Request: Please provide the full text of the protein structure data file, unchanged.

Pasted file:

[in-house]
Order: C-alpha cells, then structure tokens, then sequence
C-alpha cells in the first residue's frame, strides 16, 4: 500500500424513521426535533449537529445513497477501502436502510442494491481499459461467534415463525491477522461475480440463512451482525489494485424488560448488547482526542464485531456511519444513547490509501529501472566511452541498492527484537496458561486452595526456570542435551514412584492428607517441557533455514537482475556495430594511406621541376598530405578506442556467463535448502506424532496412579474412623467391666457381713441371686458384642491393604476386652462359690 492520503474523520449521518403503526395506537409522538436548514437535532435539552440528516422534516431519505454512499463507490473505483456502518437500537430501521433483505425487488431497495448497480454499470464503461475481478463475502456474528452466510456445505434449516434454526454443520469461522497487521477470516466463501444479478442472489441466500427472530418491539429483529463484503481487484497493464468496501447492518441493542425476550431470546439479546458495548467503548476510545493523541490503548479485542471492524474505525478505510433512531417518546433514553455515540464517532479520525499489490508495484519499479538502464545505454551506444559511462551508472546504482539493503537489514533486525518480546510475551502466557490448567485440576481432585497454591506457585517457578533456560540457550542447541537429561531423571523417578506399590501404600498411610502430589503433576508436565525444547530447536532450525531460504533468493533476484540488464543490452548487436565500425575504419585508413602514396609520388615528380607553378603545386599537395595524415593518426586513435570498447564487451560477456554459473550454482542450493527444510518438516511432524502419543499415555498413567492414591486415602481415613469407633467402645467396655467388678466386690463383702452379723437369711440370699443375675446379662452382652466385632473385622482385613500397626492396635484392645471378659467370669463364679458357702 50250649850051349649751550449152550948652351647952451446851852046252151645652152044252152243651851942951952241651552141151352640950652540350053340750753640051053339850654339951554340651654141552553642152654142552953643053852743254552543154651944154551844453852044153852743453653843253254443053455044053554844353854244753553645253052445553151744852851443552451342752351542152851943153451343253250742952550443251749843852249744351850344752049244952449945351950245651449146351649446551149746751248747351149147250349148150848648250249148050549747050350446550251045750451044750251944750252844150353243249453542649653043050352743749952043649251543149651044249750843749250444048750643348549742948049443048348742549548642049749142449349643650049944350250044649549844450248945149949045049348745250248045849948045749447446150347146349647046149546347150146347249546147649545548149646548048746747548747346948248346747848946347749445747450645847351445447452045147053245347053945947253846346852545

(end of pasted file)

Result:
[in-house]
Order: C-alpha cells, then structure tokens, then sequence
C-alpha cells in the first residue's frame, strides 16, 4: 500500500424513521426535533449537529445513497477501502436502510442494491481499459461467534415463525491477522461475480440463512451482525489494485424488560448488547482526542464485531456511519444513547490509501529501472566511452541498492527484537496458561486452595526456570542435551514412584492428607517441557533455514537482475556495430594511406621541376598530405578506442556467463535448502506424532496412579474412623467391666457381713441371686458384642491393604476386652462359690 492520503474523520449521518403503526395506537409522538436548514437535532435539552440528516422534516431519505454512499463507490473505483456502518437500537430501521433483505425487488431497495448497480454499470464503461475481478463475502456474528452466510456445505434449516434454526454443520469461522497487521477470516466463501444479478442472489441466500427472530418491539429483529463484503481487484497493464468496501447492518441493542425476550431470546439479546458495548467503548476510545493523541490503548479485542471492524474505525478505510433512531417518546433514553455515540464517532479520525499489490508495484519499479538502464545505454551506444559511462551508472546504482539493503537489514533486525518480546510475551502466557490448567485440576481432585497454591506457585517457578533456560540457550542447541537429561531423571523417578506399590501404600498411610502430589503433576508436565525444547530447536532450525531460504533468493533476484540488464543490452548487436565500425575504419585508413602514396609520388615528380607553378603545386599537395595524415593518426586513435570498447564487451560477456554459473550454482542450493527444510518438516511432524502419543499415555498413567492414591486415602481415613469407633467402645467396655467388678466386690463383702452379723437369711440370699443375675446379662452382652466385632473385622482385613500397626492396635484392645471378659467370669463364679458357702 50250649850051349649751550449152550948652351647952451446851852046252151645652152044252152243651851942951952241651552141151352640950652540350053340750753640051053339850654339951554340651654141552553642152654142552953643053852743254552543154651944154551844453852044153852743453653843253254443053455044053554844353854244753553645253052445553151744852851443552451342752351542152851943153451343253250742952550443251749843852249744351850344752049244952449945351950245651449146351649446551149746751248747351149147250349148150848648250249148050549747050350446550251045750451044750251944750252844150353243249453542649653043050352743749952043649251543149651044249750843749250444048750643348549742948049443048348742549548642049749142449349643650049944350250044649549844450248945149949045049348745250248045849948045749447446150347146349647046149546347150146347249546147649545548149646548048746747548747346948248346747848946347749445747450645847351445447452045147053245347053945947253846346852545